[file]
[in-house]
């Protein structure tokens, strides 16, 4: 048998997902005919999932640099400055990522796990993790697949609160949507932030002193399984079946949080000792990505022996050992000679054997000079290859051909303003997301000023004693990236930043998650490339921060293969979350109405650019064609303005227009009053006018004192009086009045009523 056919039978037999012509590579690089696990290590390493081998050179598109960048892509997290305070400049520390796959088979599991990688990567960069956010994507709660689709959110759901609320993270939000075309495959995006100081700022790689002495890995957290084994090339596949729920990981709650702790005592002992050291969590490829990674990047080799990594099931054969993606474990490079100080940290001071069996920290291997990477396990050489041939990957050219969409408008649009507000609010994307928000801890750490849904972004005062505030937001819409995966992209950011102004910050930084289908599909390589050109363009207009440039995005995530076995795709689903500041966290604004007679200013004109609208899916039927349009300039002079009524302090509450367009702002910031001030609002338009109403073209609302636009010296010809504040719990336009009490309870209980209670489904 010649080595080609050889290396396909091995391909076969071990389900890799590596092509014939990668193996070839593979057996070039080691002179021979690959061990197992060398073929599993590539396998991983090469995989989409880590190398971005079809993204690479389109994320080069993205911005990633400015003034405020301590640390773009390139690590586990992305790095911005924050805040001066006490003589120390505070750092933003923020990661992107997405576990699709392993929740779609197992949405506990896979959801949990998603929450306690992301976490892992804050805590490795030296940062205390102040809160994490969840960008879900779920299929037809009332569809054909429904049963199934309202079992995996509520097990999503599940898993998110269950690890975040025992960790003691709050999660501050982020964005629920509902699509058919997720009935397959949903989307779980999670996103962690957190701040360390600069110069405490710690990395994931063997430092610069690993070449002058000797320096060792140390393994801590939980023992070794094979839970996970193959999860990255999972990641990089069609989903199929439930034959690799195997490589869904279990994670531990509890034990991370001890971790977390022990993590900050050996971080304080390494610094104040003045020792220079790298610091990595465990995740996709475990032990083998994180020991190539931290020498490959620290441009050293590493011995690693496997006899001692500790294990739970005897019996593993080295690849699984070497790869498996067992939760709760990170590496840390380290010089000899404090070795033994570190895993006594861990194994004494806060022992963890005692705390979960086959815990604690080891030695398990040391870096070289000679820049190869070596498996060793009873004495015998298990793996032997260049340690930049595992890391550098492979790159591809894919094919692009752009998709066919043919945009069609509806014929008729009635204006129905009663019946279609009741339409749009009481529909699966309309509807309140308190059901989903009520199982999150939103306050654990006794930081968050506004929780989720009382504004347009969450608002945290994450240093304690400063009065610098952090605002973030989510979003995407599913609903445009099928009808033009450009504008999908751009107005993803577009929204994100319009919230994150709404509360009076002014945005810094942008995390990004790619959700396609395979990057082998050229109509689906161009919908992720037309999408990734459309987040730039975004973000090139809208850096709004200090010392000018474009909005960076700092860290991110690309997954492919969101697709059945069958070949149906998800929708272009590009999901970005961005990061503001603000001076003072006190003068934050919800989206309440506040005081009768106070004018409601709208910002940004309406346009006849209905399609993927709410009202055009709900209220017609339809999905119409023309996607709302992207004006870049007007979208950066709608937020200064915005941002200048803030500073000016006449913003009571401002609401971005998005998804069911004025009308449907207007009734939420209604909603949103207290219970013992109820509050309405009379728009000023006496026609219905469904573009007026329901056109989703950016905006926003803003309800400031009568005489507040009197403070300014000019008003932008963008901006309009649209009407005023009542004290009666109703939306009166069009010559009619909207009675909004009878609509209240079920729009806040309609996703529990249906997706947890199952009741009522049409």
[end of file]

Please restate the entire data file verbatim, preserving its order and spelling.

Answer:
[in-house]
């Protein structure tokens, strides 16, 4: 048998997902005919999932640099400055990522796990993790697949609160949507932030002193399984079946949080000792990505022996050992000679054997000079290859051909303003997301000023004693990236930043998650490339921060293969979350109405650019064609303005227009009053006018004192009086009045009523 056919039978037999012509590579690089696990290590390493081998050179598109960048892509997290305070400049520390796959088979599991990688990567960069956010994507709660689709959110759901609320993270939000075309495959995006100081700022790689002495890995957290084994090339596949729920990981709650702790005592002992050291969590490829990674990047080799990594099931054969993606474990490079100080940290001071069996920290291997990477396990050489041939990957050219969409408008649009507000609010994307928000801890750490849904972004005062505030937001819409995966992209950011102004910050930084289908599909390589050109363009207009440039995005995530076995795709689903500041966290604004007679200013004109609208899916039927349009300039002079009524302090509450367009702002910031001030609002338009109403073209609302636009010296010809504040719990336009009490309870209980209670489904 010649080595080609050889290396396909091995391909076969071990389900890799590596092509014939990668193996070839593979057996070039080691002179021979690959061990197992060398073929599993590539396998991983090469995989989409880590190398971005079809993204690479389109994320080069993205911005990633400015003034405020301590640390773009390139690590586990992305790095911005924050805040001066006490003589120390505070750092933003923020990661992107997405576990699709392993929740779609197992949405506990896979959801949990998603929450306690992301976490892992804050805590490795030296940062205390102040809160994490969840960008879900779920299929037809009332569809054909429904049963199934309202079992995996509520097990999503599940898993998110269950690890975040025992960790003691709050999660501050982020964005629920509902699509058919997720009935397959949903989307779980999670996103962690957190701040360390600069110069405490710690990395994931063997430092610069690993070449002058000797320096060792140390393994801590939980023992070794094979839970996970193959999860990255999972990641990089069609989903199929439930034959690799195997490589869904279990994670531990509890034990991370001890971790977390022990993590900050050996971080304080390494610094104040003045020792220079790298610091990595465990995740996709475990032990083998994180020991190539931290020498490959620290441009050293590493011995690693496997006899001692500790294990739970005897019996593993080295690849699984070497790869498996067992939760709760990170590496840390380290010089000899404090070795033994570190895993006594861990194994004494806060022992963890005692705390979960086959815990604690080891030695398990040391870096070289000679820049190869070596498996060793009873004495015998298990793996032997260049340690930049595992890391550098492979790159591809894919094919692009752009998709066919043919945009069609509806014929008729009635204006129905009663019946279609009741339409749009009481529909699966309309509807309140308190059901989903009520199982999150939103306050654990006794930081968050506004929780989720009382504004347009969450608002945290994450240093304690400063009065610098952090605002973030989510979003995407599913609903445009099928009808033009450009504008999908751009107005993803577009929204994100319009919230994150709404509360009076002014945005810094942008995390990004790619959700396609395979990057082998050229109509689906161009919908992720037309999408990734459309987040730039975004973000090139809208850096709004200090010392000018474009909005960076700092860290991110690309997954492919969101697709059945069958070949149906998800929708272009590009999901970005961005990061503001603000001076003072006190003068934050919800989206309440506040005081009768106070004018409601709208910002940004309406346009006849209905399609993927709410009202055009709900209220017609339809999905119409023309996607709302992207004006870049007007979208950066709608937020200064915005941002200048803030500073000016006449913003009571401002609401971005998005998804069911004025009308449907207007009734939420209604909603949103207290219970013992109820509050309405009379728009000023006496026609219905469904573009007026329901056109989703950016905006926003803003309800400031009568005489507040009197403070300014000019008003932008963008901006309009649209009407005023009542004290009666109703939306009166069009010559009619909207009675909004009878609509209240079920729009806040309609996703529990249906997706947890199952009741009522049409």